As a youth, Hanabusa's grandparents — fearing she was becoming too much of a tomboy — forced her to study the art of ikebana, or Japanese flower arranging. It became a lifelong hobby and she remains a member of the Ikenobo Ikebana Society of America, Honolulu Chapter.
"You have to focus, so it clears your mind," Hanabusa said. Ikebana has taught her that if the "shin," or focus, of a plant is set properly, "the rest of the arrangement will flow. And if it isn't it will fail."
That outlook forms the foundation of her approach toward life, including politics. "If your foundation is solid, everything else will hold," she said.
Hanabusa said she most likes to arrange kiawe and weeds. "I've always felt that if you took what everybody else would discard and make that into something, that that was true art," she said.
Hanabusa's ambition in life was to become an attorney, not a politician. She said she views elected office as an extension of her duty as an attorney to use her skills to help people.
As a young labor attorney, Hanabusa helped labor icon Art Rutledge fight for the benefits and rights of Local 5 and Teamsters members. Later, she represented Leeward residents in their fight against the installation of electrical power lines.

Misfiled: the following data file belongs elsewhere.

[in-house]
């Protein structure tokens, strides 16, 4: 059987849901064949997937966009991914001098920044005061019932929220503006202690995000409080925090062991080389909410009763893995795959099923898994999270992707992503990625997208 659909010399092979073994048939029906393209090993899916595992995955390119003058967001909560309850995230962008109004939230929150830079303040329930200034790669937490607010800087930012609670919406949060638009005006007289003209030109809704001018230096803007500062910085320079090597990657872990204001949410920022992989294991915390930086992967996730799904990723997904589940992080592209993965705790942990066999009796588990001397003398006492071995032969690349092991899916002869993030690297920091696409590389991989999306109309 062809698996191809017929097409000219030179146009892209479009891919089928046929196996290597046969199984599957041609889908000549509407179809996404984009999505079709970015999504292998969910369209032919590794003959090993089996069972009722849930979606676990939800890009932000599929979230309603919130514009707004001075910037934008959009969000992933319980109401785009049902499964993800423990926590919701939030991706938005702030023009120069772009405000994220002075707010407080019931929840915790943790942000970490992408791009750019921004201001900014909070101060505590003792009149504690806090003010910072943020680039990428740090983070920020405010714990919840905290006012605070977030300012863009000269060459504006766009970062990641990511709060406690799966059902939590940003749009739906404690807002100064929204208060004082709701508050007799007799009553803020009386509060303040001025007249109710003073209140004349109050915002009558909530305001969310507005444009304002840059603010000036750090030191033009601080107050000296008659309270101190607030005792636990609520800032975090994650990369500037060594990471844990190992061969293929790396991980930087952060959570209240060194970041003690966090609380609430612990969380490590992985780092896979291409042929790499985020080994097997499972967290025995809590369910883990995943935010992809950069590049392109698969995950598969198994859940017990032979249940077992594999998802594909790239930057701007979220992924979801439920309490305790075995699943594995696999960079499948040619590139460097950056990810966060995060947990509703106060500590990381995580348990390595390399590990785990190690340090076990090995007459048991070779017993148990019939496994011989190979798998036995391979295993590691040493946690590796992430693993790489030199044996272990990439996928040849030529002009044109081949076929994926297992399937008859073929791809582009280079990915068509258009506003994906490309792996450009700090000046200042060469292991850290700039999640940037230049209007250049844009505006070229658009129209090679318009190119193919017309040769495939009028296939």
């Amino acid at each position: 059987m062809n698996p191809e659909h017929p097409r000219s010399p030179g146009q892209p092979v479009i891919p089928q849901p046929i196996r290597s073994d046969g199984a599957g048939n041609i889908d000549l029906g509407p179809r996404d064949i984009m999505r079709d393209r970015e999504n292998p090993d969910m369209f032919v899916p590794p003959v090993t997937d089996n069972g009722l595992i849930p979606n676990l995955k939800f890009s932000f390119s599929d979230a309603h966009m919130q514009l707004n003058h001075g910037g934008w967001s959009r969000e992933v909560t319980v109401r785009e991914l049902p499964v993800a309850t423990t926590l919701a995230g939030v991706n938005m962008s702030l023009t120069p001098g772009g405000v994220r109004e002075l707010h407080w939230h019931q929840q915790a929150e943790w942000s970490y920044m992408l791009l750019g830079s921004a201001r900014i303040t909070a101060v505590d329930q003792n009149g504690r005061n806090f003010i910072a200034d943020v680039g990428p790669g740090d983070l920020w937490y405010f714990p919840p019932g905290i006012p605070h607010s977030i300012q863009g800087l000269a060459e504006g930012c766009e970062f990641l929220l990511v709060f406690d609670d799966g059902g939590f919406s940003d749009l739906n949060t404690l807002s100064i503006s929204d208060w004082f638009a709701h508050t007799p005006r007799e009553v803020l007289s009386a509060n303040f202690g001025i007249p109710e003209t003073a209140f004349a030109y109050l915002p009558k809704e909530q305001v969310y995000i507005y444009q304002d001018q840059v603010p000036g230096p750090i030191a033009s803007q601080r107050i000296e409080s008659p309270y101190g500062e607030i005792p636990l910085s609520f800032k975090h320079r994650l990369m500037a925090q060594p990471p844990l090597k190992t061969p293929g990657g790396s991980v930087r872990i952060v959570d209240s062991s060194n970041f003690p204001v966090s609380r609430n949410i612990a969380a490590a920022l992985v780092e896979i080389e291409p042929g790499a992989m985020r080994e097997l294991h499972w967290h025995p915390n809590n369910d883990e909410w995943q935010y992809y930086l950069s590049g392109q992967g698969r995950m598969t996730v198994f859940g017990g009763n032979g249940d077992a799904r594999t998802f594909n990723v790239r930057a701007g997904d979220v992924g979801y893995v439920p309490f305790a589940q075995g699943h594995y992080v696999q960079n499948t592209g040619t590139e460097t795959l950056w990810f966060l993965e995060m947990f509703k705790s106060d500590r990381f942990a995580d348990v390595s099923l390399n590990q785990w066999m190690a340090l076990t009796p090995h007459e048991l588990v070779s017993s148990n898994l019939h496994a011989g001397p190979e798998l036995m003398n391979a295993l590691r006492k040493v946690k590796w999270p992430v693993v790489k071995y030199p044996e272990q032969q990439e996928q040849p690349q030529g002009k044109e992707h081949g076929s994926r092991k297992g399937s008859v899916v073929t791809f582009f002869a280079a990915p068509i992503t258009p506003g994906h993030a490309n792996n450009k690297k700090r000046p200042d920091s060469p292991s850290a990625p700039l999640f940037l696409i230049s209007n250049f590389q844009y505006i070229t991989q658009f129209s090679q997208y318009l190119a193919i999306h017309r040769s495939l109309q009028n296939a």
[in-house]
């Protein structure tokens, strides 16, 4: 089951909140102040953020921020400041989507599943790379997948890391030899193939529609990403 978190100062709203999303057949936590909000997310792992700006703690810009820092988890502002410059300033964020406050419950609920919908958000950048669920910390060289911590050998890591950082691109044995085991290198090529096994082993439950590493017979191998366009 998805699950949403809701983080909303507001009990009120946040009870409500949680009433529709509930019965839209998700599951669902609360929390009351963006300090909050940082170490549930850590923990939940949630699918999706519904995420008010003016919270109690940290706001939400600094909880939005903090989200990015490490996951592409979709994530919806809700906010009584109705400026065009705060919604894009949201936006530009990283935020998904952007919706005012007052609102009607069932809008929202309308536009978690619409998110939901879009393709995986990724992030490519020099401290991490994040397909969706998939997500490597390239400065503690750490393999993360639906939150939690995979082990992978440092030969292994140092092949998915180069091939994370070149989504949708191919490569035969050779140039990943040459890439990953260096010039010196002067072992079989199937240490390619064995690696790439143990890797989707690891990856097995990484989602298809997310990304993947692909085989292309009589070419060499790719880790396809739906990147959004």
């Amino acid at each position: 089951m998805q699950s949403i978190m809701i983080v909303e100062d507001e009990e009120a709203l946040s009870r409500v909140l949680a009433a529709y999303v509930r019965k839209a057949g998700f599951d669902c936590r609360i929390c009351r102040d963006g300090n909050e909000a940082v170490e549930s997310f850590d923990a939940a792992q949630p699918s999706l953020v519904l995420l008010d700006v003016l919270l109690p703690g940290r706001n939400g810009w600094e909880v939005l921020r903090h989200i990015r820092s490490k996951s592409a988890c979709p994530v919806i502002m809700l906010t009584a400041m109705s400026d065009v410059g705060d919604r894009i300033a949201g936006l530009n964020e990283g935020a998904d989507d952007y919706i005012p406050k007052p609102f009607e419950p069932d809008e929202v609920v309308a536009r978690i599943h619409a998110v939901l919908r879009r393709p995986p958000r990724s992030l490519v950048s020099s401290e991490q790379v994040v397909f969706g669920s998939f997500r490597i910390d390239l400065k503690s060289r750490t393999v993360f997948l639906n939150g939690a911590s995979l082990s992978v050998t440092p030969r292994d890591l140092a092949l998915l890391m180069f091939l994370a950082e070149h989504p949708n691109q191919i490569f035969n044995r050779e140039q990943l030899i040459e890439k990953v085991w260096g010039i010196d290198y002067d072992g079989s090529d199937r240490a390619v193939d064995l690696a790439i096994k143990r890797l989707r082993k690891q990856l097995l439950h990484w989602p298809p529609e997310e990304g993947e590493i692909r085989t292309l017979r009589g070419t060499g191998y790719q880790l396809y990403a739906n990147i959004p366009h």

In 1994 and again in 1996, Hanabusa served as an adviser to former City Councilman Arnold Morgado in his bid for Honolulu mayor against Jeremy Harris. It was her first up-close look at elected politics.
Hanabusa said that even as a youth on roller skates, she questioned why Wai'anae neighborhoods did not have concrete sidewalks like the areas of middle-class Kaimuki where her cousins lived.
In 1998, she decided to do something about it and took on Democratic incumbent James Aki. "I just thought (Leeward Coast residents) deserved better, that I could do better," she said.
Hanabusa views running for Congress as a natural extension of what she's doing now. "That's what Congress is — the ultimate legislature," she said.
Among her major objectives is to remove U.S. troops from Iraq. "We've got to call an end to it," she said. Not only are military personnel and their families suffering, she said, but so too are entire communities that are losing doctors and other members of society for months or years at a time.
Hanabusa is also concerned by what she views as an erosion of civil rights since the Sept. 11 attacks, and blames the administration of President Bush.
Reach Gordon Y.K. Pang at email@example.com.